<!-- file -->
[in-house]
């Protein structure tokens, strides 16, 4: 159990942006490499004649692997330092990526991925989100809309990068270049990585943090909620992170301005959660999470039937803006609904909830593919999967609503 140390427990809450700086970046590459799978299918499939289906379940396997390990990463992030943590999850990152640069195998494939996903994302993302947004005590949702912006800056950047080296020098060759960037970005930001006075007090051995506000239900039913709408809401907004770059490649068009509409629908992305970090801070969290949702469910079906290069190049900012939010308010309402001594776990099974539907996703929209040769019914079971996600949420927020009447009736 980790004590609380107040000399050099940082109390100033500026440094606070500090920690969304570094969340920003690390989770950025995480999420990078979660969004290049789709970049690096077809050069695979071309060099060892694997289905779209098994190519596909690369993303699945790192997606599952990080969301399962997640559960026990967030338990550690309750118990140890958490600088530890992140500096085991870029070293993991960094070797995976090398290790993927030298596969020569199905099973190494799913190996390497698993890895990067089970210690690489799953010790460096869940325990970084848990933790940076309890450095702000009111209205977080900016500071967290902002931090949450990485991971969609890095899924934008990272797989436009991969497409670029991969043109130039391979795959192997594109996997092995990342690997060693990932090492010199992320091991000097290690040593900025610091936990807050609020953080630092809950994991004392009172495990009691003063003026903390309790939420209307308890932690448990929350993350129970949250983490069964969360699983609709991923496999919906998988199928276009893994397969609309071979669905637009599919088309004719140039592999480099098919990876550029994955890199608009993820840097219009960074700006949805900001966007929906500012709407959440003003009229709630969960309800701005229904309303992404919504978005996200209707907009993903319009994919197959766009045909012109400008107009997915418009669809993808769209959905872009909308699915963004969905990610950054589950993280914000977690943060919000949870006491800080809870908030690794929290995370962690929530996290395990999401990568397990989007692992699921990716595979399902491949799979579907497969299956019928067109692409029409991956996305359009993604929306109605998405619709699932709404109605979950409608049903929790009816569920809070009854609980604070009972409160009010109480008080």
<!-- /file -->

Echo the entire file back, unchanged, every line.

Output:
[in-house]
């Protein structure tokens, strides 16, 4: 159990942006490499004649692997330092990526991925989100809309990068270049990585943090909620992170301005959660999470039937803006609904909830593919999967609503 140390427990809450700086970046590459799978299918499939289906379940396997390990990463992030943590999850990152640069195998494939996903994302993302947004005590949702912006800056950047080296020098060759960037970005930001006075007090051995506000239900039913709408809401907004770059490649068009509409629908992305970090801070969290949702469910079906290069190049900012939010308010309402001594776990099974539907996703929209040769019914079971996600949420927020009447009736 980790004590609380107040000399050099940082109390100033500026440094606070500090920690969304570094969340920003690390989770950025995480999420990078979660969004290049789709970049690096077809050069695979071309060099060892694997289905779209098994190519596909690369993303699945790192997606599952990080969301399962997640559960026990967030338990550690309750118990140890958490600088530890992140500096085991870029070293993991960094070797995976090398290790993927030298596969020569199905099973190494799913190996390497698993890895990067089970210690690489799953010790460096869940325990970084848990933790940076309890450095702000009111209205977080900016500071967290902002931090949450990485991971969609890095899924934008990272797989436009991969497409670029991969043109130039391979795959192997594109996997092995990342690997060693990932090492010199992320091991000097290690040593900025610091936990807050609020953080630092809950994991004392009172495990009691003063003026903390309790939420209307308890932690448990929350993350129970949250983490069964969360699983609709991923496999919906998988199928276009893994397969609309071979669905637009599919088309004719140039592999480099098919990876550029994955890199608009993820840097219009960074700006949805900001966007929906500012709407959440003003009229709630969960309800701005229904309303992404919504978005996200209707907009993903319009994919197959766009045909012109400008107009997915418009669809993808769209959905872009909308699915963004969905990610950054589950993280914000977690943060919000949870006491800080809870908030690794929290995370962690929530996290395990999401990568397990989007692992699921990716595979399902491949799979579907497969299956019928067109692409029409991956996305359009993604929306109605998405619709699932709404109605979950409608049903929790009816569920809070009854609980604070009972409160009010109480008080």